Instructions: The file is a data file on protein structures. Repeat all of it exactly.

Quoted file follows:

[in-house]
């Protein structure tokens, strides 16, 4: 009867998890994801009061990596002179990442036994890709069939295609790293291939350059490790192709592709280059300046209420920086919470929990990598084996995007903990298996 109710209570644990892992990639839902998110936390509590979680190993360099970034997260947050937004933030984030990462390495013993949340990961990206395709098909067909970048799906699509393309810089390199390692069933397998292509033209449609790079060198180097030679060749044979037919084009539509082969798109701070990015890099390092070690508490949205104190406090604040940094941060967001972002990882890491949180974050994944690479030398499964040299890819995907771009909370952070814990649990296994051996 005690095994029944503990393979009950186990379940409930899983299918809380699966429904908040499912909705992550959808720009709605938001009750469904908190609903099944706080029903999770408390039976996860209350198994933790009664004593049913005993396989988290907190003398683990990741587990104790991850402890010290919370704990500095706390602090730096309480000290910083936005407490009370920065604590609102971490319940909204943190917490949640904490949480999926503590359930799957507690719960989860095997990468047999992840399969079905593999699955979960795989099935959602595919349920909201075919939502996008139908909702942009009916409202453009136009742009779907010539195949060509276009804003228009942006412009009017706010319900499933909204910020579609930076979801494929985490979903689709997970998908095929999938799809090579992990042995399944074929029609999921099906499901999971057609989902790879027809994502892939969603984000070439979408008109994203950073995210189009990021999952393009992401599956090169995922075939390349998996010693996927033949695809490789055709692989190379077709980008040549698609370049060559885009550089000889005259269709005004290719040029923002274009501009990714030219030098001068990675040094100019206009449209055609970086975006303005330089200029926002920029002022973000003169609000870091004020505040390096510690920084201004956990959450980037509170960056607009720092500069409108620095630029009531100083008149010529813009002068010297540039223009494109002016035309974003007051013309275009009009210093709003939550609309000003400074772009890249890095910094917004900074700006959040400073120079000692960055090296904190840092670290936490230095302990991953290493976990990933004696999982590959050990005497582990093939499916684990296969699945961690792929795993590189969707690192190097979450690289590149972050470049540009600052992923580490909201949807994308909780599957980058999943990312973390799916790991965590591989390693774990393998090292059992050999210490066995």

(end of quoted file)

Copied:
[in-house]
């Protein structure tokens, strides 16, 4: 009867998890994801009061990596002179990442036994890709069939295609790293291939350059490790192709592709280059300046209420920086919470929990990598084996995007903990298996 109710209570644990892992990639839902998110936390509590979680190993360099970034997260947050937004933030984030990462390495013993949340990961990206395709098909067909970048799906699509393309810089390199390692069933397998292509033209449609790079060198180097030679060749044979037919084009539509082969798109701070990015890099390092070690508490949205104190406090604040940094941060967001972002990882890491949180974050994944690479030398499964040299890819995907771009909370952070814990649990296994051996 005690095994029944503990393979009950186990379940409930899983299918809380699966429904908040499912909705992550959808720009709605938001009750469904908190609903099944706080029903999770408390039976996860209350198994933790009664004593049913005993396989988290907190003398683990990741587990104790991850402890010290919370704990500095706390602090730096309480000290910083936005407490009370920065604590609102971490319940909204943190917490949640904490949480999926503590359930799957507690719960989860095997990468047999992840399969079905593999699955979960795989099935959602595919349920909201075919939502996008139908909702942009009916409202453009136009742009779907010539195949060509276009804003228009942006412009009017706010319900499933909204910020579609930076979801494929985490979903689709997970998908095929999938799809090579992990042995399944074929029609999921099906499901999971057609989902790879027809994502892939969603984000070439979408008109994203950073995210189009990021999952393009992401599956090169995922075939390349998996010693996927033949695809490789055709692989190379077709980008040549698609370049060559885009550089000889005259269709005004290719040029923002274009501009990714030219030098001068990675040094100019206009449209055609970086975006303005330089200029926002920029002022973000003169609000870091004020505040390096510690920084201004956990959450980037509170960056607009720092500069409108620095630029009531100083008149010529813009002068010297540039223009494109002016035309974003007051013309275009009009210093709003939550609309000003400074772009890249890095910094917004900074700006959040400073120079000692960055090296904190840092670290936490230095302990991953290493976990990933004696999982590959050990005497582990093939499916684990296969699945961690792929795993590189969707690192190097979450690289590149972050470049540009600052992923580490909201949807994308909780599957980058999943990312973390799916790991965590591989390693774990393998090292059992050999210490066995």